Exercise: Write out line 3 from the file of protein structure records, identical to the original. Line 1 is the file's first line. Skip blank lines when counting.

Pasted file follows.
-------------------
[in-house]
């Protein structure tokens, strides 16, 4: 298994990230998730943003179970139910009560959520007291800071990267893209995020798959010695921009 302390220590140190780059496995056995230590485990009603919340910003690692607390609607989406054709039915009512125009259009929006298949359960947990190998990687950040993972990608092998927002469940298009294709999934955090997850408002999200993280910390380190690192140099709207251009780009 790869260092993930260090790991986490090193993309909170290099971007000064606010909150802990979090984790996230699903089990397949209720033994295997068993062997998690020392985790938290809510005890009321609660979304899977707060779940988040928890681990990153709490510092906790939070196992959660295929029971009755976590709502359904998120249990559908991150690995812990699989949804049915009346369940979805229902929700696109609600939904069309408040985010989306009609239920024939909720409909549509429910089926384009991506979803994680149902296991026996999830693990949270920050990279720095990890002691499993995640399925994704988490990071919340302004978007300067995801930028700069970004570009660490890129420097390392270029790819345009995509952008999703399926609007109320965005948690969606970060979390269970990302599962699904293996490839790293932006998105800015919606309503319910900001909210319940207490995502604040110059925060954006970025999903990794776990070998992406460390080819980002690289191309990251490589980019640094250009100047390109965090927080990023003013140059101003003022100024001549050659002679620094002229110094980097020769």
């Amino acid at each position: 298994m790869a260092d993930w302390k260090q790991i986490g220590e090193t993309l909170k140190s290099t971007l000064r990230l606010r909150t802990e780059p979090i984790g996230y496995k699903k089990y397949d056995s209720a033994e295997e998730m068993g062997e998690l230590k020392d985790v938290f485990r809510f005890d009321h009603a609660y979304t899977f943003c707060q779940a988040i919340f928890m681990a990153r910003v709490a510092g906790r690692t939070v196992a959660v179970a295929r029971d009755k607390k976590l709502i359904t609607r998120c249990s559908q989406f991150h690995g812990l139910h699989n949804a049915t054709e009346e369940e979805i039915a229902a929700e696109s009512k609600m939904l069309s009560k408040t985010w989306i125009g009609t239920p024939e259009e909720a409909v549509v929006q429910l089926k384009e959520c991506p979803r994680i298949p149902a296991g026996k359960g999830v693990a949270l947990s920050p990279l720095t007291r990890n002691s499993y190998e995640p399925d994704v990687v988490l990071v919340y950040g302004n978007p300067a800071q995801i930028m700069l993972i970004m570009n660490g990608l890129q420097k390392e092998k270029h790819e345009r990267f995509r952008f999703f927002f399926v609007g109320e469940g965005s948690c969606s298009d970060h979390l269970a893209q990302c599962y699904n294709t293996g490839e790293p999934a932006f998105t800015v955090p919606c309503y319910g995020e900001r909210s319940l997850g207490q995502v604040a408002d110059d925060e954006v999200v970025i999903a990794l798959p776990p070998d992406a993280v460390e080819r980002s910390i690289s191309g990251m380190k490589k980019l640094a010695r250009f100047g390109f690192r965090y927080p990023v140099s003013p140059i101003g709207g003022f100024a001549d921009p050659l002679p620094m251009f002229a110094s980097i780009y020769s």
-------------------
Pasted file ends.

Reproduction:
């Amino acid at each position: 298994m790869a260092d993930w302390k260090q790991i986490g220590e090193t993309l909170k140190s290099t971007l000064r990230l606010r909150t802990e780059p979090i984790g996230y496995k699903k089990y397949d056995s209720a033994e295997e998730m068993g062997e998690l230590k020392d985790v938290f485990r809510f005890d009321h009603a609660y979304t899977f943003c707060q779940a988040i919340f928890m681990a990153r910003v709490a510092g906790r690692t939070v196992a959660v179970a295929r029971d009755k607390k976590l709502i359904t609607r998120c249990s559908q989406f991150h690995g812990l139910h699989n949804a049915t054709e009346e369940e979805i039915a229902a929700e696109s009512k609600m939904l069309s009560k408040t985010w989306i125009g009609t239920p024939e259009e909720a409909v549509v929006q429910l089926k384009e959520c991506p979803r994680i298949p149902a296991g026996k359960g999830v693990a949270l947990s920050p990279l720095t007291r990890n002691s499993y190998e995640p399925d994704v990687v988490l990071v919340y950040g302004n978007p300067a800071q995801i930028m700069l993972i970004m570009n660490g990608l890129q420097k390392e092998k270029h790819e345009r990267f995509r952008f999703f927002f399926v609007g109320e469940g965005s948690c969606s298009d970060h979390l269970a893209q990302c599962y699904n294709t293996g490839e790293p999934a932006f998105t800015v955090p919606c309503y319910g995020e900001r909210s319940l997850g207490q995502v604040a408002d110059d925060e954006v999200v970025i999903a990794l798959p776990p070998d992406a993280v460390e080819r980002s910390i690289s191309g990251m380190k490589k980019l640094a010695r250009f100047g390109f690192r965090y927080p990023v140099s003013p140059i101003g709207g003022f100024a001549d921009p050659l002679p620094m251009f002229a110094s980097i780009y020769s």